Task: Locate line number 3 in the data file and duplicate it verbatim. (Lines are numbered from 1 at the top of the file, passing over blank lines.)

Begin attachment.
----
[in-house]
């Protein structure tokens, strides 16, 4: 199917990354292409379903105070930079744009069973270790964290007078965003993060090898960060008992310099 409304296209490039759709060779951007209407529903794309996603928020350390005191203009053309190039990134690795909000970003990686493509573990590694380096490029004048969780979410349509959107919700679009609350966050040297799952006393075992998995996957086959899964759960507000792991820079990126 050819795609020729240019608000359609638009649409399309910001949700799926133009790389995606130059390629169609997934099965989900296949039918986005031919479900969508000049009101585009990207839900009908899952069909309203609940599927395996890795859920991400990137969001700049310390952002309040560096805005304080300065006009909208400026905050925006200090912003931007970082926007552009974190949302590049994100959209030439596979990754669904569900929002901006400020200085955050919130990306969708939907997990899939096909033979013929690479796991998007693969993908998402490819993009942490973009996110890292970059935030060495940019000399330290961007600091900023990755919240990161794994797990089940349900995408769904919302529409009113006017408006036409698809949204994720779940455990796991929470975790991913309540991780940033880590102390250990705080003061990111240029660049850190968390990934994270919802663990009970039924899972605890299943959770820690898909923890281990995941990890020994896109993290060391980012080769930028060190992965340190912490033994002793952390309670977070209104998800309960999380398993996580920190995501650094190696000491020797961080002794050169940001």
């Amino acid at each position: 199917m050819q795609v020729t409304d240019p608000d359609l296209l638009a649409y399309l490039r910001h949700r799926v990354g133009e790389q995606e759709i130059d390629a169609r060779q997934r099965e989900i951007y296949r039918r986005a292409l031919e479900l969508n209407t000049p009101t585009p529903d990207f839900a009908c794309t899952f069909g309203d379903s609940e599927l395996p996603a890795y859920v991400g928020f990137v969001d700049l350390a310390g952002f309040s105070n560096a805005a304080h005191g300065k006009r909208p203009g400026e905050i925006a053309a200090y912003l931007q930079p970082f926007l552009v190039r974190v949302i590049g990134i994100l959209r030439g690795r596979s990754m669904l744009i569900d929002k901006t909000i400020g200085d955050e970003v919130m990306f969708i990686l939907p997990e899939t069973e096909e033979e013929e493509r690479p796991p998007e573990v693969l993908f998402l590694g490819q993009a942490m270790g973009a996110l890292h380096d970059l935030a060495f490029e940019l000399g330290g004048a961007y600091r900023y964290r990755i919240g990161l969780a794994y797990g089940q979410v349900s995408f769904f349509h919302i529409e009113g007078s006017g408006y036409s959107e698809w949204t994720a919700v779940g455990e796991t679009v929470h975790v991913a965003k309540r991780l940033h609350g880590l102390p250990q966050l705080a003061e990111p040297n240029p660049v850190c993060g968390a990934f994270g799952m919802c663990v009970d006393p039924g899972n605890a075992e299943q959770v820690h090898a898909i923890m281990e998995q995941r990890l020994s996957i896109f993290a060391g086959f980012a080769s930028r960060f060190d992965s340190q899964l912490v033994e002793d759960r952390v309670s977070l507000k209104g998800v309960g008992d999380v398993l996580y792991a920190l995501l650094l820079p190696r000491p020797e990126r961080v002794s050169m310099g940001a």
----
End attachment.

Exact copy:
């Amino acid at each position: 199917m050819q795609v020729t409304d240019p608000d359609l296209l638009a649409y399309l490039r910001h949700r799926v990354g133009e790389q995606e759709i130059d390629a169609r060779q997934r099965e989900i951007y296949r039918r986005a292409l031919e479900l969508n209407t000049p009101t585009p529903d990207f839900a009908c794309t899952f069909g309203d379903s609940e599927l395996p996603a890795y859920v991400g928020f990137v969001d700049l350390a310390g952002f309040s105070n560096a805005a304080h005191g300065k006009r909208p203009g400026e905050i925006a053309a200090y912003l931007q930079p970082f926007l552009v190039r974190v949302i590049g990134i994100l959209r030439g690795r596979s990754m669904l744009i569900d929002k901006t909000i400020g200085d955050e970003v919130m990306f969708i990686l939907p997990e899939t069973e096909e033979e013929e493509r690479p796991p998007e573990v693969l993908f998402l590694g490819q993009a942490m270790g973009a996110l890292h380096d970059l935030a060495f490029e940019l000399g330290g004048a961007y600091r900023y964290r990755i919240g990161l969780a794994y797990g089940q979410v349900s995408f769904f349509h919302i529409e009113g007078s006017g408006y036409s959107e698809w949204t994720a919700v779940g455990e796991t679009v929470h975790v991913a965003k309540r991780l940033h609350g880590l102390p250990q966050l705080a003061e990111p040297n240029p660049v850190c993060g968390a990934f994270g799952m919802c663990v009970d006393p039924g899972n605890a075992e299943q959770v820690h090898a898909i923890m281990e998995q995941r990890l020994s996957i896109f993290a060391g086959f980012a080769s930028r960060f060190d992965s340190q899964l912490v033994e002793d759960r952390v309670s977070l507000k209104g998800v309960g008992d999380v398993l996580y792991a920190l995501l650094l820079p190696r000491p020797e990126r961080v002794s050169m310099g940001a």